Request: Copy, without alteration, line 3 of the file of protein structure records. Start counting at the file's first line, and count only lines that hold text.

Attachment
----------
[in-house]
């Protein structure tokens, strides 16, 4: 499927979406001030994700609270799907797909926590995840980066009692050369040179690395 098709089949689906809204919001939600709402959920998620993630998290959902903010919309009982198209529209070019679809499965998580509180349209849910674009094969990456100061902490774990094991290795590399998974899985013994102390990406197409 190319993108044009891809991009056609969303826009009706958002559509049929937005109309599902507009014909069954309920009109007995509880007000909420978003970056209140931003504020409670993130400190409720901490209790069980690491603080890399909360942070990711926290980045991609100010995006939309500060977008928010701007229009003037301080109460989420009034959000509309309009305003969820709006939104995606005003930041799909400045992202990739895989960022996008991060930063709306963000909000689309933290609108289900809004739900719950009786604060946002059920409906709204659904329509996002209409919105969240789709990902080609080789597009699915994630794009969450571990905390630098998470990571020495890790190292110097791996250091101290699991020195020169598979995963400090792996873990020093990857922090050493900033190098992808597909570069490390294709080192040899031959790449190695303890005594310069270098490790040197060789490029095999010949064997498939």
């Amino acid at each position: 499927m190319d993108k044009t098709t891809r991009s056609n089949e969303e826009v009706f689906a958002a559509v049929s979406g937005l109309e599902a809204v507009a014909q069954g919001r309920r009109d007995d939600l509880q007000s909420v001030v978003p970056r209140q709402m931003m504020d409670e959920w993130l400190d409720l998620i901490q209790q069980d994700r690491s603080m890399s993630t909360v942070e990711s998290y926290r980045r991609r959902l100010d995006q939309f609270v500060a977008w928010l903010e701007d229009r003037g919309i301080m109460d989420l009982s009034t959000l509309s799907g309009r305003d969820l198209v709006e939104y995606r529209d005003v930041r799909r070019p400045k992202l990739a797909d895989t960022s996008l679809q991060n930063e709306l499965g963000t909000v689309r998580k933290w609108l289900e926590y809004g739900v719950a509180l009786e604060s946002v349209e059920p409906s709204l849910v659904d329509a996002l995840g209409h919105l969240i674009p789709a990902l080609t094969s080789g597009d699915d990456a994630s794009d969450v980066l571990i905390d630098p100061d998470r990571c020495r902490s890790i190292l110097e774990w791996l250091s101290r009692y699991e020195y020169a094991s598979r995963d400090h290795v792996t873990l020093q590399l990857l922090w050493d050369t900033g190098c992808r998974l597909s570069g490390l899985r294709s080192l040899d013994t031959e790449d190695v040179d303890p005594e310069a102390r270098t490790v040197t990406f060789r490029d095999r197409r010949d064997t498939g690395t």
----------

């Amino acid at each position: 499927m190319d993108k044009t098709t891809r991009s056609n089949e969303e826009v009706f689906a958002a559509v049929s979406g937005l109309e599902a809204v507009a014909q069954g919001r309920r009109d007995d939600l509880q007000s909420v001030v978003p970056r209140q709402m931003m504020d409670e959920w993130l400190d409720l998620i901490q209790q069980d994700r690491s603080m890399s993630t909360v942070e990711s998290y926290r980045r991609r959902l100010d995006q939309f609270v500060a977008w928010l903010e701007d229009r003037g919309i301080m109460d989420l009982s009034t959000l509309s799907g309009r305003d969820l198209v709006e939104y995606r529209d005003v930041r799909r070019p400045k992202l990739a797909d895989t960022s996008l679809q991060n930063e709306l499965g963000t909000v689309r998580k933290w609108l289900e926590y809004g739900v719950a509180l009786e604060s946002v349209e059920p409906s709204l849910v659904d329509a996002l995840g209409h919105l969240i674009p789709a990902l080609t094969s080789g597009d699915d990456a994630s794009d969450v980066l571990i905390d630098p100061d998470r990571c020495r902490s890790i190292l110097e774990w791996l250091s101290r009692y699991e020195y020169a094991s598979r995963d400090h290795v792996t873990l020093q590399l990857l922090w050493d050369t900033g190098c992808r998974l597909s570069g490390l899985r294709s080192l040899d013994t031959e790449d190695v040179d303890p005594e310069a102390r270098t490790v040197t990406f060789r490029d095999r197409r010949d064997t498939g690395t």